No Lectures From Western Works

UTNS looks back on the unique recording space of Western Works in Sheffield.


In any discussion about music made in Sheffield, it won’t be long before you mention, perhaps without realising it, music which was made on the top floor of Western Works, just off West Street. In the late Seventies and early Eighties this studio/rehearsal space on the corner of Portobello and Regent Street was all anyone could afford, at a time when such things were not generally available. The building itself is long gone, but tonight there’s a crowd gathered in the University lecture space that has replaced it, to hear ‘No Lectures From Western Works’.




The event was not just about a re-union of musicians involved all those years ago, it a celebration of what the building once was, and also what it is now. It’s all part of ‘In The City’, an event organised by the Faculty of Arts and Humanities, which celebrates the history and uses of urban spaces. Contemporary musicians, singers and academics all explored how the echoes and themes associated with the building have carried on down the years. There were talks from Matt Cheeseman and John Holmes to give us a background to what the university currently uses this site for, punctuated by performances from Blood Sports, BHS and PTI to set the mood for the evening. The most unusual of these was from Juxtavoices. Their choral piece, inspired by the music of Cabaret Voltaire was a triumph. They use the human voice to produce sounds, often unexpected ones, to come together in a piece of music that defies categorisation. They describe themselves as an anti-choir, and less choral-sounding music you’d be hard pushed to imagine, yet it was spellbinding for the 20 minutes or so that they performed.




At the mid-point of the evening there was a fascinating panel discussion which included the Cabs’ Stephen Mallinder, and Paul Bower, founder of Sheffield’s first punk band 2.3 and publisher of Gunrubber, Sheffield original punk fanzine. They gave us a first-hand impression of the building as it was when they took it over. The sense of the building being continually reused and reflecting the industrial sounds of the decaying industry that surrounded it, was an interesting one. All around the North of England at that time, bands were working in abandoned industrial space, publishing fanzines, and being largely ignored by the mainstream music industry. They gave us the idea that to hear the music of Sheffield at that time, you really had to be in Sheffield, and being on the dole in those days meant generally being left alone. There were no ‘Job-Seeker Interviews’, and this allowed many a budding musician to get on with the much more important job of hanging around Western Works.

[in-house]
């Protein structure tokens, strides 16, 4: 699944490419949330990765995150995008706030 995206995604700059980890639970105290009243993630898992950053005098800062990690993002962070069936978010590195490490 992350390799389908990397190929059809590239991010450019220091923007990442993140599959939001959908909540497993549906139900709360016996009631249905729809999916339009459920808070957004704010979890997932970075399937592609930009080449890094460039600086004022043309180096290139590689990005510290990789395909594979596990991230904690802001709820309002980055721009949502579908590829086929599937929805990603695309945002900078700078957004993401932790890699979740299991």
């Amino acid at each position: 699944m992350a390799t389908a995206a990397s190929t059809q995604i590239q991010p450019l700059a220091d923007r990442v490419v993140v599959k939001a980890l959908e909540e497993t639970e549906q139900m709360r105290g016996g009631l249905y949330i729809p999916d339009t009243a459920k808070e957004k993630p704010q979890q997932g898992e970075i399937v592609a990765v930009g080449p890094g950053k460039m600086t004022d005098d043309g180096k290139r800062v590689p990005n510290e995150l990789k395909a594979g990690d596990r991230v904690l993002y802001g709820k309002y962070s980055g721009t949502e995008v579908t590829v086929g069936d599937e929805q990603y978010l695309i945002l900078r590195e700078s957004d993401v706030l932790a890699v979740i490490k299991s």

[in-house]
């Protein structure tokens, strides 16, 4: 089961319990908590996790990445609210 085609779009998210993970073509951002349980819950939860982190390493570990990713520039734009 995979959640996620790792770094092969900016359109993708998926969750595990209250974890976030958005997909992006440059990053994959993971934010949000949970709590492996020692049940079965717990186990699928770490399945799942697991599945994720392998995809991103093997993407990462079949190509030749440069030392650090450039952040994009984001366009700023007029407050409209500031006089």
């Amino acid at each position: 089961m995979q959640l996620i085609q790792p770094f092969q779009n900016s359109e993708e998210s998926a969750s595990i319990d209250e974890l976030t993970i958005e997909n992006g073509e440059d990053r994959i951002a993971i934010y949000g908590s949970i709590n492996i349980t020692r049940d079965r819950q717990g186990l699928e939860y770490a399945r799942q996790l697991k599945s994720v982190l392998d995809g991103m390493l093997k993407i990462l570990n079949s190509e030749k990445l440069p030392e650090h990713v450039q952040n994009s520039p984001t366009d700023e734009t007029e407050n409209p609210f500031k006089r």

It’s tempting now to look back and see some sort of ‘movement’, but in truth, much of this was occurring in splendid isolation.



Just as an aside, there’s a documentary currently in production called Industrial Soundtrack for the Urban Decay ( in which Mal and others have been interviewed about the emergence of what became known as ‘Industrial Music’.  When we get more details, I’ll bring them to you.


Tonight’s heady mixture of music and choirs, DJ sets and panel discussions (and some free beer!) was a perfect aperitif for the highlight of the night; a performance by Charlie Collins, Simon Elliot-Kemp, Nigel Humberstone, Michael Somerset-Ward and former Cabaret Voltaire singer Stephen Mallinder. They all came together tonight under the name of Ibberson. This was the name of one of the businesses that worked out of Western Work, and their sign is featured on several old photos of the building’s entrance. Although, as Mal told me in our recent interview ‘we’ve no idea what they did’


Tonight they gave a master-class in musicianship as they performed their own take on a selection of tracks recorded by various bands and singers who worked here. They played Dream Web of Maya by Eric Random and the Bedlamites, Kneel to the Boss by Cabaret Voltaire, Cage by Clock DVA, What Did You Do by Lydia Lunch, The Gospel Comes to New Guinnea by 23 Skidoo and finished the night with On Every Other Street by Cabaret Voltaire.



I can’t remember enjoying a night of music more than this. This music was important when it was made, but you could be forgiven for thinking that few people back then seemed to be listening. Thankfully the place of Western Works in the history of music seems to be becoming more established, and even though the building is long gone, the music and the memories will live on through performances like this one.





Photo credits: Peter Hill, Alison Somerset-Ward, Mark Perkins



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